If you are an outside organisation receiving content, funding, or support of your service from a government department, then you may be entitled to use government branding.

Make sure:

  • you have permission from the department which you worked with;
  • you use the HM Government logo should be used, rather than a specific departmental logo;
  • the HM Government logo should have prominence whenever possible.

Devolved administration

Use devolved government logos in a similar way to departmental logos, for example for direct communication such as email signatures and social media.

However, for outward communication such as campaigns or publication, the HMG logo should be used as this covers devolved administrations. For devolved logos, contact us.

Departmental branding

Departmental branding is generally reserved for direct communication, for example, email signatures, letter headings, social media.

For social media avatars, the Royal Coat of Arms is used on its own, with the HM Government primary colour in the background.

For consistency, every department and their agencies should follow this rule, using their crest, insignia or symbol from their logo and their primary colour as the background.

This is because the organisation name will always be visible beside the avatar on profiles and posts.

For cover photos, follow brand guidance on photography. Cover photos should not include the organisation name.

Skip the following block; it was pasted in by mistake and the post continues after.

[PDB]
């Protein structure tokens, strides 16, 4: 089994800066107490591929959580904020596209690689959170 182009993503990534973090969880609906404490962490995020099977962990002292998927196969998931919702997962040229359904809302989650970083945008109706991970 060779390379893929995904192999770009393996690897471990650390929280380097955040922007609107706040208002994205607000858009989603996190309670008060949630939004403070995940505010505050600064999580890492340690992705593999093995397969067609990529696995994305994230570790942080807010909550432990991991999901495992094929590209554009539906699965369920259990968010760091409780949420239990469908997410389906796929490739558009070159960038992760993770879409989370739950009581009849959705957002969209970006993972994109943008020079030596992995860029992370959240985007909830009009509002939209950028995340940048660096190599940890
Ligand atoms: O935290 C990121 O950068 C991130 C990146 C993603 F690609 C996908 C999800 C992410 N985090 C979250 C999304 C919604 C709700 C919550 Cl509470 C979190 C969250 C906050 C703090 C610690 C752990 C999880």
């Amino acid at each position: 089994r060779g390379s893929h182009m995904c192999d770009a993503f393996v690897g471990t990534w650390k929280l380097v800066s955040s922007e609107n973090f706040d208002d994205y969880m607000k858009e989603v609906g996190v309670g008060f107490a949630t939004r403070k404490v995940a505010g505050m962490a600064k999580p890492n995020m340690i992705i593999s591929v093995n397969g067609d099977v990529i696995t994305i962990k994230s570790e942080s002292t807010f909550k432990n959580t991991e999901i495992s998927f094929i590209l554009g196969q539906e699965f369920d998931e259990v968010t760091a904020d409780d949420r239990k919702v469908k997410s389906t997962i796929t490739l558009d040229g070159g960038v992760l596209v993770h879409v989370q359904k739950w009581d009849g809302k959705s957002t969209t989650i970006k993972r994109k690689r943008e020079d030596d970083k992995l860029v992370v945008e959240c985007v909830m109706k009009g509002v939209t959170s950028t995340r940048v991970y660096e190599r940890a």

Use of images

The right image often makes all the difference in creating effective communications. But how do we make sure we use images correctly

All government communicators should be aware of intellectual property rules surrounding image use. The Government Digital Service has produced guidance on adhering to image copyright standards – and on choosing the best images to support your messaging.

This guidance applies not only to GOV.UK, but to all governmental websites and publications: guidance on adhering to image copyright standards

Risk: generic links don’t capitalise on brand trust. If you bury credibility behind a generic, shortened link you lose out on that hard-won recognition and trust. Learn why you should avoid link shorteners: Link shorteners: the long and short of why you shouldn’t use them

Government campaign

All government campaigns and comms should be government branded to ensure transparency and accountability.

There are some campaigns that have gained exemptions, for example, the NHS, where branding is recognisably government or well-known.

If you wish to have an exemption, include in your PASS application or contact us.

Style guide

The Government Digital Service (GDS) style guide covers style points for content and guidance on specific points of style, such as abbreviations, numbers and acronyms

GDS style guide (GOV.UK)


If you have questions about the strategic use of the Government Identity System or you would like permission to use the brand contact

For questions relating to design and the practical application of the brand contact Design 102: